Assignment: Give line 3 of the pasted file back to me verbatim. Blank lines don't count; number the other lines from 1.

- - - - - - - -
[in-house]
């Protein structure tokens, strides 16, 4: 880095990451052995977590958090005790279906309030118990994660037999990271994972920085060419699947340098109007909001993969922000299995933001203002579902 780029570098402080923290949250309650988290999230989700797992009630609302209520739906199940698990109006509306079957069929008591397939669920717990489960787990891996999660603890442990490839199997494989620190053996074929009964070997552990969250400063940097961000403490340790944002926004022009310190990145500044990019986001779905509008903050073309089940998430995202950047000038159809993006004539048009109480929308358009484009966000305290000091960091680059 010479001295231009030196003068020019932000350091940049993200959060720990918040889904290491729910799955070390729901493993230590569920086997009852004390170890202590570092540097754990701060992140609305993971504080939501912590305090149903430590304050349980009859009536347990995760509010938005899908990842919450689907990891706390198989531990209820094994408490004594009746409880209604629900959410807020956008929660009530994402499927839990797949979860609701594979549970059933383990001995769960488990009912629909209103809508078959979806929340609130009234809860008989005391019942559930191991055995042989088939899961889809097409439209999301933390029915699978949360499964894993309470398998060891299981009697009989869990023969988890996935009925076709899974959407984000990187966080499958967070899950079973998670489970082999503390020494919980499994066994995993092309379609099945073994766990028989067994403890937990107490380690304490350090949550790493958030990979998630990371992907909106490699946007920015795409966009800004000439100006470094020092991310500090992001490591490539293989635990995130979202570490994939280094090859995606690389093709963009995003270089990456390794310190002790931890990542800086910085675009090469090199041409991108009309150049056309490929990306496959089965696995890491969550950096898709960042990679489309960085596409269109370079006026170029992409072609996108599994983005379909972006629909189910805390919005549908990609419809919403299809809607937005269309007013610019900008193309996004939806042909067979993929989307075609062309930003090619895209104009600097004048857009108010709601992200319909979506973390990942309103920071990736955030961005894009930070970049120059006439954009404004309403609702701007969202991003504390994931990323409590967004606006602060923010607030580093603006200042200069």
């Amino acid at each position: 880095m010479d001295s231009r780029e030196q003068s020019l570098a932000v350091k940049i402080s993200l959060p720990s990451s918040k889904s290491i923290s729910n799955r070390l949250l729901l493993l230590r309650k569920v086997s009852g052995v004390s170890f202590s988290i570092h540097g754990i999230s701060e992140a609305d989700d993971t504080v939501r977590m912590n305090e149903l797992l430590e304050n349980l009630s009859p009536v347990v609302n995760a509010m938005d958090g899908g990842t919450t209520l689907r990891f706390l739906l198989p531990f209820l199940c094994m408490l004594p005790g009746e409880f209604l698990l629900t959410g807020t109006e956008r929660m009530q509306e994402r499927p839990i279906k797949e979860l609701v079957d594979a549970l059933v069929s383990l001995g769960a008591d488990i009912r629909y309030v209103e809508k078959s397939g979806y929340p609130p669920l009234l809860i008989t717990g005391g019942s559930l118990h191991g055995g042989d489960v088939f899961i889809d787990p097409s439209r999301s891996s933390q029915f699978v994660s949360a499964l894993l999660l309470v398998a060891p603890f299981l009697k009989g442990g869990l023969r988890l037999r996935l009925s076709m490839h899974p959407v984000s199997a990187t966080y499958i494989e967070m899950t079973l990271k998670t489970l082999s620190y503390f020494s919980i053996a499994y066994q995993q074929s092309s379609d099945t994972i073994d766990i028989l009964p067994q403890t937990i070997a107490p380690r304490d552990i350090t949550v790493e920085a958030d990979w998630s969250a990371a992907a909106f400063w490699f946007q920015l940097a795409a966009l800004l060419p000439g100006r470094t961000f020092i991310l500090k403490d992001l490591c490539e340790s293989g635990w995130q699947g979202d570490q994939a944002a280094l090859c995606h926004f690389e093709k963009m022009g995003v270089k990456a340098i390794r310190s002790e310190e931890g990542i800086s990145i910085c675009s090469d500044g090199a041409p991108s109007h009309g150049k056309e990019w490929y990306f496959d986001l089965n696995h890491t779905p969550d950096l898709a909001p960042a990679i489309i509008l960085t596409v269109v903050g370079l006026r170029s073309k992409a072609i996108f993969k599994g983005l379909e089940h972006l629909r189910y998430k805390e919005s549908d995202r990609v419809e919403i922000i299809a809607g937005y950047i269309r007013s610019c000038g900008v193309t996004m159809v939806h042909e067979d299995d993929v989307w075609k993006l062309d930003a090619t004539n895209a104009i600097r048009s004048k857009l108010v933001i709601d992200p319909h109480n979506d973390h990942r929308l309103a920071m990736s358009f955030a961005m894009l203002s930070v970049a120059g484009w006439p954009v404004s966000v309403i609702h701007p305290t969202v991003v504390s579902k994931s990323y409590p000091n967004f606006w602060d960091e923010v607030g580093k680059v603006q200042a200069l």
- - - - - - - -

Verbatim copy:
């Amino acid at each position: 880095m010479d001295s231009r780029e030196q003068s020019l570098a932000v350091k940049i402080s993200l959060p720990s990451s918040k889904s290491i923290s729910n799955r070390l949250l729901l493993l230590r309650k569920v086997s009852g052995v004390s170890f202590s988290i570092h540097g754990i999230s701060e992140a609305d989700d993971t504080v939501r977590m912590n305090e149903l797992l430590e304050n349980l009630s009859p009536v347990v609302n995760a509010m938005d958090g899908g990842t919450t209520l689907r990891f706390l739906l198989p531990f209820l199940c094994m408490l004594p005790g009746e409880f209604l698990l629900t959410g807020t109006e956008r929660m009530q509306e994402r499927p839990i279906k797949e979860l609701v079957d594979a549970l059933v069929s383990l001995g769960a008591d488990i009912r629909y309030v209103e809508k078959s397939g979806y929340p609130p669920l009234l809860i008989t717990g005391g019942s559930l118990h191991g055995g042989d489960v088939f899961i889809d787990p097409s439209r999301s891996s933390q029915f699978v994660s949360a499964l894993l999660l309470v398998a060891p603890f299981l009697k009989g442990g869990l023969r988890l037999r996935l009925s076709m490839h899974p959407v984000s199997a990187t966080y499958i494989e967070m899950t079973l990271k998670t489970l082999s620190y503390f020494s919980i053996a499994y066994q995993q074929s092309s379609d099945t994972i073994d766990i028989l009964p067994q403890t937990i070997a107490p380690r304490d552990i350090t949550v790493e920085a958030d990979w998630s969250a990371a992907a909106f400063w490699f946007q920015l940097a795409a966009l800004l060419p000439g100006r470094t961000f020092i991310l500090k403490d992001l490591c490539e340790s293989g635990w995130q699947g979202d570490q994939a944002a280094l090859c995606h926004f690389e093709k963009m022009g995003v270089k990456a340098i390794r310190s002790e310190e931890g990542i800086s990145i910085c675009s090469d500044g090199a041409p991108s109007h009309g150049k056309e990019w490929y990306f496959d986001l089965n696995h890491t779905p969550d950096l898709a909001p960042a990679i489309i509008l960085t596409v269109v903050g370079l006026r170029s073309k992409a072609i996108f993969k599994g983005l379909e089940h972006l629909r189910y998430k805390e919005s549908d995202r990609v419809e919403i922000i299809a809607g937005y950047i269309r007013s610019c000038g900008v193309t996004m159809v939806h042909e067979d299995d993929v989307w075609k993006l062309d930003a090619t004539n895209a104009i600097r048009s004048k857009l108010v933001i709601d992200p319909h109480n979506d973390h990942r929308l309103a920071m990736s358009f955030a961005m894009l203002s930070v970049a120059g484009w006439p954009v404004s966000v309403i609702h701007p305290t969202v991003v504390s579902k994931s990323y409590p000091n967004f606006w602060d960091e923010v607030g580093k680059v603006q200042a200069l």